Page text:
Disaster recovery planning is a challenge for every organization. The challenge doesn’t come from understanding the ‘what’ of disaster recovery; everyone knows what should be done to appropriately protect for disasters. The challenge for most organizations comes with the ‘how’ and the ‘when’ in disaster recovery planning.
Understanding (and implementing) the “how” of disaster recovery involves a great deal of thought and preparation to ensure that data is backed up to the appropriate location at the appropriate time to ensure disaster recovery processes work without a hitch when the time comes. Also, backup systems must be implemented and prepped to be able to take on the burden of systems that are lost during a disaster.
In addition to preparing data and systems for disaster, the “how” of recovering from any disaster must be considered. How will data and systems be restored? How will staff access systems and data in order to recover from any disaster? While these questions might be considered basic disaster recovery questions, they are the important ones to answer before disaster strikes.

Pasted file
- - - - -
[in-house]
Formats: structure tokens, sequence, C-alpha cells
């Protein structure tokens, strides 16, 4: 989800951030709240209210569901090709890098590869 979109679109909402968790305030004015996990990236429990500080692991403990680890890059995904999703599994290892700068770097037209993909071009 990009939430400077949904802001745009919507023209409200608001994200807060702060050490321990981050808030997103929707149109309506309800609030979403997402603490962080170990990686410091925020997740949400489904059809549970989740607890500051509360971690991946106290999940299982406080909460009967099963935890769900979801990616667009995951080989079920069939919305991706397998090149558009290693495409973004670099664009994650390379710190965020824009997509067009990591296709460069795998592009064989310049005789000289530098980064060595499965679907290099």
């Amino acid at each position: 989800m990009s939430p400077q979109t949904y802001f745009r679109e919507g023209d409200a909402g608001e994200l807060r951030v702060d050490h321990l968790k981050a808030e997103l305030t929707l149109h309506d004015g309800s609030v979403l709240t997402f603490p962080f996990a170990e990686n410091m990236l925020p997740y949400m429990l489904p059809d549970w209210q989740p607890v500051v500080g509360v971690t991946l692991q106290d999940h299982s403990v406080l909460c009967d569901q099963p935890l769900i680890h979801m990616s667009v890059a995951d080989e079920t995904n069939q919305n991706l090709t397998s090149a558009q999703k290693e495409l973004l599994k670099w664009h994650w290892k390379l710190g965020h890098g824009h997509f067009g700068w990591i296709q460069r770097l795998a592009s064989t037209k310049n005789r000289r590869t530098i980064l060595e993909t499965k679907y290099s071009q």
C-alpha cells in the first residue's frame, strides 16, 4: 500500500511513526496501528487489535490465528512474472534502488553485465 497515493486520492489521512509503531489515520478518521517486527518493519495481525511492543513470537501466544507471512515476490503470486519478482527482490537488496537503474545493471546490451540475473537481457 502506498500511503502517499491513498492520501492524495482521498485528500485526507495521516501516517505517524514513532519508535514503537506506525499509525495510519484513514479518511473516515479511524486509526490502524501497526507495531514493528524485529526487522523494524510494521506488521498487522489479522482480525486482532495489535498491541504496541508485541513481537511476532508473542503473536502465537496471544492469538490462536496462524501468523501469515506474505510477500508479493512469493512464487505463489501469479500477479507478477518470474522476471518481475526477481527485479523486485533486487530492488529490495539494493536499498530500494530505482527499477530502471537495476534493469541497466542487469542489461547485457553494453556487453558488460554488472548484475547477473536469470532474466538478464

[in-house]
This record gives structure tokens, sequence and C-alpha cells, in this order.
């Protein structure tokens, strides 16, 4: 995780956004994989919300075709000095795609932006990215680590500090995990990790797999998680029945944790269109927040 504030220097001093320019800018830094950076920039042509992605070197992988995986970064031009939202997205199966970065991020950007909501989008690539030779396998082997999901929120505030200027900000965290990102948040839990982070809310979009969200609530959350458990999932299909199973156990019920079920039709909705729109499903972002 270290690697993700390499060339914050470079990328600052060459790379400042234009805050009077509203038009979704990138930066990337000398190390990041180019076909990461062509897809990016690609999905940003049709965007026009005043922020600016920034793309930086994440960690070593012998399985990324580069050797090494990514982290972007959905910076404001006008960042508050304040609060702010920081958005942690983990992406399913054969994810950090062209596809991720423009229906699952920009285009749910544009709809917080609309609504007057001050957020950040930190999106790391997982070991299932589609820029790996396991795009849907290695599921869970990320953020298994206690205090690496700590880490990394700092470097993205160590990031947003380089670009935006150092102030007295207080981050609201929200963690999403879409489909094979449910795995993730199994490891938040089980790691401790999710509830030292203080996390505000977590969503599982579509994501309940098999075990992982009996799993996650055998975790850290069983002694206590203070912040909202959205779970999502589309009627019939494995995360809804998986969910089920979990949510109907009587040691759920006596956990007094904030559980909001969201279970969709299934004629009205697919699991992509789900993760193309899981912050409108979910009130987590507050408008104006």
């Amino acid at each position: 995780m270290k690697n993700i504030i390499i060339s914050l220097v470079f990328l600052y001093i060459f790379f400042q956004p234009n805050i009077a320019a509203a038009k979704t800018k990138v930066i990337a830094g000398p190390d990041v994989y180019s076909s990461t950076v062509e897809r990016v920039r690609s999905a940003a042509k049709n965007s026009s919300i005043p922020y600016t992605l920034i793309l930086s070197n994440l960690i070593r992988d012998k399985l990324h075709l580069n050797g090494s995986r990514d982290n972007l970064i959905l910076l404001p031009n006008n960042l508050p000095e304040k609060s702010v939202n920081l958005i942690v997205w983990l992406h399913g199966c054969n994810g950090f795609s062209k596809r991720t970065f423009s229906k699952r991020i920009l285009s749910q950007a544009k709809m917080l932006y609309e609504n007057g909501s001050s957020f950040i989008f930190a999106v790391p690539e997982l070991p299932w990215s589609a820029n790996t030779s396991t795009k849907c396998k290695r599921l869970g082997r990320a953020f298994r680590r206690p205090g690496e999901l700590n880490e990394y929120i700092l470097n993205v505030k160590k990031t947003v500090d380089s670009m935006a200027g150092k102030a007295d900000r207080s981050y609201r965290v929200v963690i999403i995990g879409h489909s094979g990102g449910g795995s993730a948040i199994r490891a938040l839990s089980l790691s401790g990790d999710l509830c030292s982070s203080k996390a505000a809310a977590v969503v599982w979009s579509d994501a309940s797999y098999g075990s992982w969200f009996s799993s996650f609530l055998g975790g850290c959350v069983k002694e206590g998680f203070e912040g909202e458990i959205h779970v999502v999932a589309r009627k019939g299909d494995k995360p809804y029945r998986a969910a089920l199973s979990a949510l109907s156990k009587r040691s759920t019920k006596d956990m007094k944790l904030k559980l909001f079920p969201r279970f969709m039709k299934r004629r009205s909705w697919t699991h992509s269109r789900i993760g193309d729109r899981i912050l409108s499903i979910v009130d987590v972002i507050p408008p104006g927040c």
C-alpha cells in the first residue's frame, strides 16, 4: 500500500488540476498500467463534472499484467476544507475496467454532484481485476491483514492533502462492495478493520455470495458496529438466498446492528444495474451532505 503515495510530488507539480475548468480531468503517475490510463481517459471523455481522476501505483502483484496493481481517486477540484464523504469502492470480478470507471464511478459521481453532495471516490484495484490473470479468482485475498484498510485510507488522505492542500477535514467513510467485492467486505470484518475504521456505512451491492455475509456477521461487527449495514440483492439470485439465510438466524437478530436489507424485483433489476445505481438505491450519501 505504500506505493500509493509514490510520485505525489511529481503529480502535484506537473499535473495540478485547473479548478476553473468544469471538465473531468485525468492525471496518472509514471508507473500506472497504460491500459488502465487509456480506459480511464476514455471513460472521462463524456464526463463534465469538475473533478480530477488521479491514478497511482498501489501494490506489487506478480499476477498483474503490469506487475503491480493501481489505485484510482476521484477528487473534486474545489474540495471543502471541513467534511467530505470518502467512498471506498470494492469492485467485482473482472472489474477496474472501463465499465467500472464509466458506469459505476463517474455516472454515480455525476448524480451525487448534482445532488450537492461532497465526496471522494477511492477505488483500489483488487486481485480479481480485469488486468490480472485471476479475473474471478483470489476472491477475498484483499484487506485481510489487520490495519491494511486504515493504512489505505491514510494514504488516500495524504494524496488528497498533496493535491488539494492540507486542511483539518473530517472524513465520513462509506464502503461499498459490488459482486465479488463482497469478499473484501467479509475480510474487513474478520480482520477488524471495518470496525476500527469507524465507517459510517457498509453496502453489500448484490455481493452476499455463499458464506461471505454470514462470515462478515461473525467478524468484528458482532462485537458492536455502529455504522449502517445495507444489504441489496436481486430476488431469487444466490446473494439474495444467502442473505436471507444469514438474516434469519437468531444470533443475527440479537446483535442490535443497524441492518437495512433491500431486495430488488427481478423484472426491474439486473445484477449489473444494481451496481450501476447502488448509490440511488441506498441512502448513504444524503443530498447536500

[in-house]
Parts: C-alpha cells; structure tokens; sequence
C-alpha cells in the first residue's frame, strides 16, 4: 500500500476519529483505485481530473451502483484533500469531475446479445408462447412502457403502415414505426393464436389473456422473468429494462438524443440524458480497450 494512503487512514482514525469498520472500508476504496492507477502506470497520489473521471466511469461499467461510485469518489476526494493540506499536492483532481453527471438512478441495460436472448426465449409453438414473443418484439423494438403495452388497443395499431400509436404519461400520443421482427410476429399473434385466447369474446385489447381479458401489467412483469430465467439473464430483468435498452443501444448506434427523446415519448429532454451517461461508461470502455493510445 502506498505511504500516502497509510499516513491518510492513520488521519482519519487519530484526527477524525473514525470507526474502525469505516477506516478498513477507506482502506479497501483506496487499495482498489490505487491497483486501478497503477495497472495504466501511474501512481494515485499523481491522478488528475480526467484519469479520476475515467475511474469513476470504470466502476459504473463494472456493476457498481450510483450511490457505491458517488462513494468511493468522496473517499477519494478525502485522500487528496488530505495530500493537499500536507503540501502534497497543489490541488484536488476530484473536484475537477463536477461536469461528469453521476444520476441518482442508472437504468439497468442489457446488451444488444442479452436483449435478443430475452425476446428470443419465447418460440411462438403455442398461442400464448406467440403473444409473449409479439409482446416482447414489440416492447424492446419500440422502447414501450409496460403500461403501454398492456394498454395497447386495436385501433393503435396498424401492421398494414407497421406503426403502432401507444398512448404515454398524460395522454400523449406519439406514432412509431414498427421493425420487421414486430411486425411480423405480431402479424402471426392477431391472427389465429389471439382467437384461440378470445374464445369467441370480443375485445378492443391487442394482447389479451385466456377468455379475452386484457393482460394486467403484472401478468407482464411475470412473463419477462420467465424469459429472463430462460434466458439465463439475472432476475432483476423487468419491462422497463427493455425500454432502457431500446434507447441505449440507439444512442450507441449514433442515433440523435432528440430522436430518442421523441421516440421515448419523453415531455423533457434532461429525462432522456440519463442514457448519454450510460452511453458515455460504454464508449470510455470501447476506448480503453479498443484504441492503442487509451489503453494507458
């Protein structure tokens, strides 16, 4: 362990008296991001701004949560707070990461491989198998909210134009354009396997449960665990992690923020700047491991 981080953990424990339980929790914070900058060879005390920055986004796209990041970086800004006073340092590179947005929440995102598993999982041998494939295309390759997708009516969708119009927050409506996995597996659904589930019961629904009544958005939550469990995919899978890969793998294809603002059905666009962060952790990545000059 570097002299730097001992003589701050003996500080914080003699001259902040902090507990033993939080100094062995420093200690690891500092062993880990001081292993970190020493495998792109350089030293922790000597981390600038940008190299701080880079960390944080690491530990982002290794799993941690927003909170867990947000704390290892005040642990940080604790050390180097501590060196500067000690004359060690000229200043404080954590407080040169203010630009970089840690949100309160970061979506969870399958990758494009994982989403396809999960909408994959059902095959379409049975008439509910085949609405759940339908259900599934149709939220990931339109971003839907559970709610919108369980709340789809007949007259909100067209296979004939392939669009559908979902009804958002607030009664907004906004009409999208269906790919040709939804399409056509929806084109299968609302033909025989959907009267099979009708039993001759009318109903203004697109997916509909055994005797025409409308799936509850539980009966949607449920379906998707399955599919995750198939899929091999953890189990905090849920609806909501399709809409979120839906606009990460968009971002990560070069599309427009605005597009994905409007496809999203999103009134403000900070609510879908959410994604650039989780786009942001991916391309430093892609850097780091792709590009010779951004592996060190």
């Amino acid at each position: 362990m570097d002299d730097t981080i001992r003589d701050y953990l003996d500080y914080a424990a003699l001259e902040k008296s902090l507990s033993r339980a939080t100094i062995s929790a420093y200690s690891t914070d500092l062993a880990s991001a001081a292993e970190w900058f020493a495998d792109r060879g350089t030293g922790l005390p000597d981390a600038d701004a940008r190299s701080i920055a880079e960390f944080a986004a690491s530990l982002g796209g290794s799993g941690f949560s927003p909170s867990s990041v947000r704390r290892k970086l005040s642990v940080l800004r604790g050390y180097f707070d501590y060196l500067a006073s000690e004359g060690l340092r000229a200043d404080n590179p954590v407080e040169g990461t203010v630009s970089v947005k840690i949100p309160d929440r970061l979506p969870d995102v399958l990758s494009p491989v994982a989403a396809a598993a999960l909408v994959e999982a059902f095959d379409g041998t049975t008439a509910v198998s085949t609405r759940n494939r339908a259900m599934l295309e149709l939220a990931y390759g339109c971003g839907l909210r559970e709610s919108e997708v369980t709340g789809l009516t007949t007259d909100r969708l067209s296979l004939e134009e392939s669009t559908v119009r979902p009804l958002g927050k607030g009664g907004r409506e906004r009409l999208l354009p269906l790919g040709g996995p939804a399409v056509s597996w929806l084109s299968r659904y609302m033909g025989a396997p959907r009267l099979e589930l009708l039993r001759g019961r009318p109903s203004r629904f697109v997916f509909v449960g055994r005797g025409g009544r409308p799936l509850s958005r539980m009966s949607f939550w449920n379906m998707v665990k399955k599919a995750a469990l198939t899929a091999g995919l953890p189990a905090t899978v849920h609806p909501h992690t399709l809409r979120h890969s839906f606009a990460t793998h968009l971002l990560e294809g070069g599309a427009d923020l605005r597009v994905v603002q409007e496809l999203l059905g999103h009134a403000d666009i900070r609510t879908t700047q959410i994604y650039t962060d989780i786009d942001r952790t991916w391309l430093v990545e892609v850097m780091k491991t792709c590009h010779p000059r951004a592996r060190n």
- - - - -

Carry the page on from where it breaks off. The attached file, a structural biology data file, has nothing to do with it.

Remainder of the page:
A challenge that arises along with the “how” of disaster recovery is the “when” of disaster recovery. When should data be backed up? When should data be replicated across multiple locations to ensure redundancy? When should restoration procedures be tested? When is your disaster recovery plan ‘good enough?’
Adding to the many challenges of disaster recovery, IT professionals have a very keen focus on getting their systems and data (and organization) as quickly as possible. In the times of disaster, the IT group needs to be able to bring their business back online as quickly as possible. To do this, the key driving factor for IT and disaster recovery must be agility.
The cloud has brought a level playing field to the IT professionals for many aspects of business but it especially shines in the realm of disaster recovery. With the flip of a switch, organizations can have fully redundant systems and backups for all aspects of the business. Additionally, when disaster strikes an organization’s data center, it is fairly easy to flip another switch and recover their systems, data and functionality from these cloud-based systems.
While the cloud isn’t the answer to every disaster recovery problem, it is an answer to those organizations looking to enable or expand agility within their data center, IT group and disaster recovery plans.
An effective disaster recovery plan requires an agile data center requires and an agile IT group. How effective (and agile) are your disaster recovery plans?